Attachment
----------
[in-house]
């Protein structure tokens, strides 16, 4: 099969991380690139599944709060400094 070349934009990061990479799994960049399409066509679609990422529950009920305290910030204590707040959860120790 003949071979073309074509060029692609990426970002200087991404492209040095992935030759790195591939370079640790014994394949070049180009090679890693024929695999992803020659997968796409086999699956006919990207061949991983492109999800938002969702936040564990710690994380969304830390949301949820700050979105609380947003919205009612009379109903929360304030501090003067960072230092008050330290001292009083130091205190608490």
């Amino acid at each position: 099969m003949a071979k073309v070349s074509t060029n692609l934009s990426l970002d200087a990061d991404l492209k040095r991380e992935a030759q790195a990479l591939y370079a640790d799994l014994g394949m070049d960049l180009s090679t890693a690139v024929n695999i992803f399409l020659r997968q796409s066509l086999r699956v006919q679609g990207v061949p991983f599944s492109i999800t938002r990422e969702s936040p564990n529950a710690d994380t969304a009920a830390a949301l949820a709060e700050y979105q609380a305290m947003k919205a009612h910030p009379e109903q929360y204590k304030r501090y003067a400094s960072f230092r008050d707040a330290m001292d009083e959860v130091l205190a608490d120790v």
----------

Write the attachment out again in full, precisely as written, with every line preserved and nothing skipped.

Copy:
[in-house]
């Protein structure tokens, strides 16, 4: 099969991380690139599944709060400094 070349934009990061990479799994960049399409066509679609990422529950009920305290910030204590707040959860120790 003949071979073309074509060029692609990426970002200087991404492209040095992935030759790195591939370079640790014994394949070049180009090679890693024929695999992803020659997968796409086999699956006919990207061949991983492109999800938002969702936040564990710690994380969304830390949301949820700050979105609380947003919205009612009379109903929360304030501090003067960072230092008050330290001292009083130091205190608490």
């Amino acid at each position: 099969m003949a071979k073309v070349s074509t060029n692609l934009s990426l970002d200087a990061d991404l492209k040095r991380e992935a030759q790195a990479l591939y370079a640790d799994l014994g394949m070049d960049l180009s090679t890693a690139v024929n695999i992803f399409l020659r997968q796409s066509l086999r699956v006919q679609g990207v061949p991983f599944s492109i999800t938002r990422e969702s936040p564990n529950a710690d994380t969304a009920a830390a949301l949820a709060e700050y979105q609380a305290m947003k919205a009612h910030p009379e109903q929360y204590k304030r501090y003067a400094s960072f230092r008050d707040a330290m001292d009083e959860v130091l205190a608490d120790v």